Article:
Trash cash refunded, more wanted
In this area, trash has its price.
So much so that the Connecticut Resources Recovery Authority (CRRA) is refunding 18 southwest Connecticut towns, including Fairfield, a total of $1.6 million.
CRRA is a quasi-public agency that handles solid waste disposal and recycling management throughout 110 municipalities in the state.
The money will arrive in time for budget season, but some feel it isn't enough. Fairfield is slated to receive $185,555.74 of its money back, but Paul Hiller, the town's chief fiscal officer, said it should be more.
"They're keeping other fairly significant reserves that I think we feel are beyond what they gave us," said Hiller.
Today, Hiller, along with a representative from Norwalk, will be going to Hartford to meet with the chief fiscal officer of CRRA on behalf of the 18 towns that will receive the money.
The refunded money also comes from reserves that became available with the closure of landfills in Shelton and Waterbury and the maintenance performed at those sites afterward.
Some of the money originates from what towns have paid to have their trash hauled away from transfer stations -- like the town's on One Rod Highway.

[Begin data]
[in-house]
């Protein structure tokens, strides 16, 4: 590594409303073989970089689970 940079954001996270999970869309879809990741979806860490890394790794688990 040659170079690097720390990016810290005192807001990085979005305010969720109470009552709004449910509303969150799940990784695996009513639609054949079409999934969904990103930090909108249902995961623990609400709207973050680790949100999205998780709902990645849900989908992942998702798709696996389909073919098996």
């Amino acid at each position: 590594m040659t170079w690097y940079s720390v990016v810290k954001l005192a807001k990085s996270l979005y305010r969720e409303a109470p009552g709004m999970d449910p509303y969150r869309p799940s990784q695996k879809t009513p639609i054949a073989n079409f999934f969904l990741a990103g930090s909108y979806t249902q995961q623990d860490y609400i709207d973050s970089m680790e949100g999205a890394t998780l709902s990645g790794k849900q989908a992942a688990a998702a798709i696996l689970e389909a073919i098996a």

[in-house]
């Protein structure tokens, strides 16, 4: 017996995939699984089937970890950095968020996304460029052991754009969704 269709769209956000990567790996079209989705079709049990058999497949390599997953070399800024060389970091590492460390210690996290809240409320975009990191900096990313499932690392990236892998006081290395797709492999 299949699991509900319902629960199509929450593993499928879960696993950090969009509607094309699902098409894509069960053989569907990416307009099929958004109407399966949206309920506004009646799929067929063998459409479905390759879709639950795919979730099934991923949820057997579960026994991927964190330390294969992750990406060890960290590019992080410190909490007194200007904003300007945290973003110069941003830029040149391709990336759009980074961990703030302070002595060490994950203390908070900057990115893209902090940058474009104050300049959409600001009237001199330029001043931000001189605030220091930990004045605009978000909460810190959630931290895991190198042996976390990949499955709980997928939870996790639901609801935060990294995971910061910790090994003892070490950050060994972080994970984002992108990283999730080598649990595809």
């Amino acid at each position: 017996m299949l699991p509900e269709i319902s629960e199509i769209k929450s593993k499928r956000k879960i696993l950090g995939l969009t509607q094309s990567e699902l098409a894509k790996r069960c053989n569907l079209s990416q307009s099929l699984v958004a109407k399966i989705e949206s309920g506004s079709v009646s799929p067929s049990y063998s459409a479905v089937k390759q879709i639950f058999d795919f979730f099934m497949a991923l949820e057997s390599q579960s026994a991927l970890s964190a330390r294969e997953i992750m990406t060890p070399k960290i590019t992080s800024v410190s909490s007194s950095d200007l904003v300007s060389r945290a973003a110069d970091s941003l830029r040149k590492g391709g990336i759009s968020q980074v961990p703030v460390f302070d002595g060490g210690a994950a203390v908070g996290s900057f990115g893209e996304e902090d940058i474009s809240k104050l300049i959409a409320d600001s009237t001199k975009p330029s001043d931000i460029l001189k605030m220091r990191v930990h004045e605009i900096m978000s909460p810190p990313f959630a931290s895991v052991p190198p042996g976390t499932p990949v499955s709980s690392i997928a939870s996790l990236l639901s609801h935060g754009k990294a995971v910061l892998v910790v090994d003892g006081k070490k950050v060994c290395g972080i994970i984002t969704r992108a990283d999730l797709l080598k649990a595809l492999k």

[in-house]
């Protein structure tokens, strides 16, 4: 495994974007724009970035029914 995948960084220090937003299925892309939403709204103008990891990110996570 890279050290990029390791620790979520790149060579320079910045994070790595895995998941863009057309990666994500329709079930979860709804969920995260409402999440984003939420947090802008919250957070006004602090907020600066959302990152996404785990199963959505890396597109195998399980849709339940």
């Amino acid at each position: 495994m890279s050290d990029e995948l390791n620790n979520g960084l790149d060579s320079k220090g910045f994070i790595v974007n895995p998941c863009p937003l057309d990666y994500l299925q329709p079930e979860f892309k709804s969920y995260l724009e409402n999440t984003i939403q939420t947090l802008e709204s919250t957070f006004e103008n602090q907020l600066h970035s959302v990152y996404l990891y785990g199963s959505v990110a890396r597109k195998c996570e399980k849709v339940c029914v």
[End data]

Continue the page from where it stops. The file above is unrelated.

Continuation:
Hiller noted that the rates that Fairfield had to pay went up in the past year, and a lot of the returned money comes from that increase.
Hiller said he knew that the money would be arriving, but he wasn't sure exactly how much it would be until recently.
Paul Nonnenmacher, director of public affairs for CRRA, said the refunded money announced could be the first of two payments, but additional refunds have not yet been decided upon.
He said auditors have "scrubbed the books" and the $1.6 million total is all that's been determined so far.
"This is what we know of now and there may be more," he said.
Steve Edwards, director of Public Works in Westport, has been closely involved with the CRRA and lobbied so that the towns would get at least some of the money before towns go through their budget process. He hopes that this payment will be the first rather than the last.
"Right now, any amount is a good amount," Edwards said. "It was advantageous to get this money returned now rather than waiting."
He added, "If we held off until the final distribution, it would not be taken into account [for the upcoming] budget process."